Students become less reserved on illegal drugs

Originally published in Volume III, Issue 5 on 5th December 1996 by Shane Hegarty.

 

It may surprise some people that the numbers who claim to have tried illegal drugs is at such a high level. 72% is a significant figure, but for many students it will not be overly shocking. The large numbers who have tried cannabis, and the amount who do it regularly, indicate that for many, it is considered something of a leisure drug, no worse than drinking or smoking tobacco. It is an indication of the liberal attitudes that so many students now hold in regard to this particular drug. Although not all of these believe that hash should be made legal, the figure 60.7% who favour its legalisation is a large one.

Ecstasy continues its march into the social lives of so many students. The fact that one in every five of those surveyed had taken the drug, and that 8% of the total population claim to take it on a regular basis is important. It shows, again, that in relation to this drug there are large amounts who believe it to be a perfectly legitimate form of enjoyment. It will be worth investigating this situation later towards the end of the year, as this figure is probably more likely to go up than decline. The dance culture in Dublin, and throughout the country, continues to grow, and with it the level of Ecstasy use.

The high use of amphetamine, or speed, is not too surprising, as it is a drug that can be seen as a companion to Ecstasy, certainly among regular users. It does, however, indicate that those formulating drug policy in this country should be watching the levels of speed being taken by drug users. It is estimated that, in the UK at least, twice as many people have died from the use of this drug than have done so from Ecstasy. Despite the fact that the quality of this drug once it hits the streets is very low, usually about 5%, the cheapness of it (£10 a wrap), and its position as a dance drug seem to make it quite attractive. It would be interesting to measure the figures using speed as a study aid, due to the alertness and wakefulness it provides. It is common knowledge that students working long hours on projects, may rarely, use amphetamines as a method of getting through tiredness.

The levels of LSD are to be expected. Acid has been around a long time, and most students will have taken it in the knowledge that is non-addictive, with the attitude that it is a “bit of fun”, to quote one respondent, and with a perception that the long-term damage, if taken rarely, is almost non-existent. Of course, the fact that it is a relatively cheap drug, £4-£6 a tab, would also be a factor. Its low percentage of regular users, however, indicates that it remains a sparingly taken one, despite its popularity. It remains, then, little surprise that Magic Mushrooms have a similar level of usage. Most respondents saw little difference in the overall effect between this drug and acid, apart from the fact that it is stronger, natural and, of course, free. What is a little mysterious, however, is the fact that, given the seasonal nature of the drug, there are a relatively high number of regular users.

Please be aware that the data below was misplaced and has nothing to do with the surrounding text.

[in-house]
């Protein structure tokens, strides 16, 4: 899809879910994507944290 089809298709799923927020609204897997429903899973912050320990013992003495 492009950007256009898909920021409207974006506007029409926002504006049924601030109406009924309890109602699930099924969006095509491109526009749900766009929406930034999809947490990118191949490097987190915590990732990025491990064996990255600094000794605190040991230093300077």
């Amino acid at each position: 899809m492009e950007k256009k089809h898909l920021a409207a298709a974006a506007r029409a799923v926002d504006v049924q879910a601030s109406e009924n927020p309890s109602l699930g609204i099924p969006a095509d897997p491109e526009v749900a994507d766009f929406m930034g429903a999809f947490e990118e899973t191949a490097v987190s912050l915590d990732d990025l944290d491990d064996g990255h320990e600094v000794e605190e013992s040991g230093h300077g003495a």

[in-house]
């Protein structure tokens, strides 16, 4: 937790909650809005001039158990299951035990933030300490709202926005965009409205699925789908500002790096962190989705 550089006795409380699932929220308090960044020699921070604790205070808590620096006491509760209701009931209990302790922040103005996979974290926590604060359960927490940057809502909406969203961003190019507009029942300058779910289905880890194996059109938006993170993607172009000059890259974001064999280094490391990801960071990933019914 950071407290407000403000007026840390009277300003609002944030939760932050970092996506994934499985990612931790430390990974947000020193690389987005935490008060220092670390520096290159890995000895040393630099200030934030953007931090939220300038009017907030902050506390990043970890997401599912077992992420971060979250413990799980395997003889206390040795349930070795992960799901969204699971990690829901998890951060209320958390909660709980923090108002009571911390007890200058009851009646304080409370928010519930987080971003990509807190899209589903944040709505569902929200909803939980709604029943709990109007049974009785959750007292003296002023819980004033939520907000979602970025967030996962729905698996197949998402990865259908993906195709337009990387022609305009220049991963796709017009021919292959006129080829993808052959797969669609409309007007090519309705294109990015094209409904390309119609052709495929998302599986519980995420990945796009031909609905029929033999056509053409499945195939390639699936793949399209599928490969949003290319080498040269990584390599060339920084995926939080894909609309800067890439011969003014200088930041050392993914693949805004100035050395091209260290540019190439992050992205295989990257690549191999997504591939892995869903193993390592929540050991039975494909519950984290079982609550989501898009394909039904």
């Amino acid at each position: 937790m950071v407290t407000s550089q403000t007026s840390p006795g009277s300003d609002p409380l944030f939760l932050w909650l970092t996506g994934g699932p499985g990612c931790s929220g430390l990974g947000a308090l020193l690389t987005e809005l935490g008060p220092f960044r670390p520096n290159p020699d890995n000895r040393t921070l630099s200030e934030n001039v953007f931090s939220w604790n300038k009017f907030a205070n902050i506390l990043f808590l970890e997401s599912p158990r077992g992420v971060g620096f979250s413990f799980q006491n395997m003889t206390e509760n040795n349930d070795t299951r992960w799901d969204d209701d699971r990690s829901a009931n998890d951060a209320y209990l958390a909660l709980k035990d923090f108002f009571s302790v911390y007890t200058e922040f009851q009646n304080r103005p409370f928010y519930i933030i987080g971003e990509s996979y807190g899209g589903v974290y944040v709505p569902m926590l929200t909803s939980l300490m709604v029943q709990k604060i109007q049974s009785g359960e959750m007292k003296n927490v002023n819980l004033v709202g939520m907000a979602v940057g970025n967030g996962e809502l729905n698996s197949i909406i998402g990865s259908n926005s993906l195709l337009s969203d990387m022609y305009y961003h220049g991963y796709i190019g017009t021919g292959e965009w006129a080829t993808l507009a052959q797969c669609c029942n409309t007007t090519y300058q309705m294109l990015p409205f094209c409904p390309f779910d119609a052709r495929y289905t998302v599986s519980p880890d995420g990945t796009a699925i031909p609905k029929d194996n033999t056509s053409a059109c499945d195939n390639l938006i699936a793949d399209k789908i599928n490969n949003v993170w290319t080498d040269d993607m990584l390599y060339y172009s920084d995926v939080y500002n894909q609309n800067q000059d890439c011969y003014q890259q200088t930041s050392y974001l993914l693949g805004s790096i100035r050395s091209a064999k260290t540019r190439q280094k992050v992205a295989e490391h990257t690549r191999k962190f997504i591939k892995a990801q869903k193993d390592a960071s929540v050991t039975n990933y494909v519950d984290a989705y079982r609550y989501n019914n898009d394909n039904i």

Only 3 people surveyed claimed to have taken heroin, and it would seem obvious that it is not, and will never be, a drug of choice for students. The perception of the drug as being one that will leave your life in pieces still seems to hold. The 8.3% surveyed who said they had used cocaine was perhaps the most worrying figure. It would seem that, through the introduction to ‘harder’ drugs, such as Ecstasy and speed, some students are coming into contact with cocaine, though on a rare basis.

The fact that over 80% of the respondents believe drugs are easily available on campus is to be expected. The image of the dealers who used to hang around the Bar in the past has left the perception in many minds that this is still the case, despite the fact that dealing on college property has all but been stamped out on recent years.

In general, the response to the surveys was quite warm. Most of those approached has no objections to answering the questions asked, despite the fact it was carried out on a face-to-face basis, in public areas of college. This seems to indicate that students are not only more liberal in their attitudes to drugs, but also less reserved about putting these attitudes on record.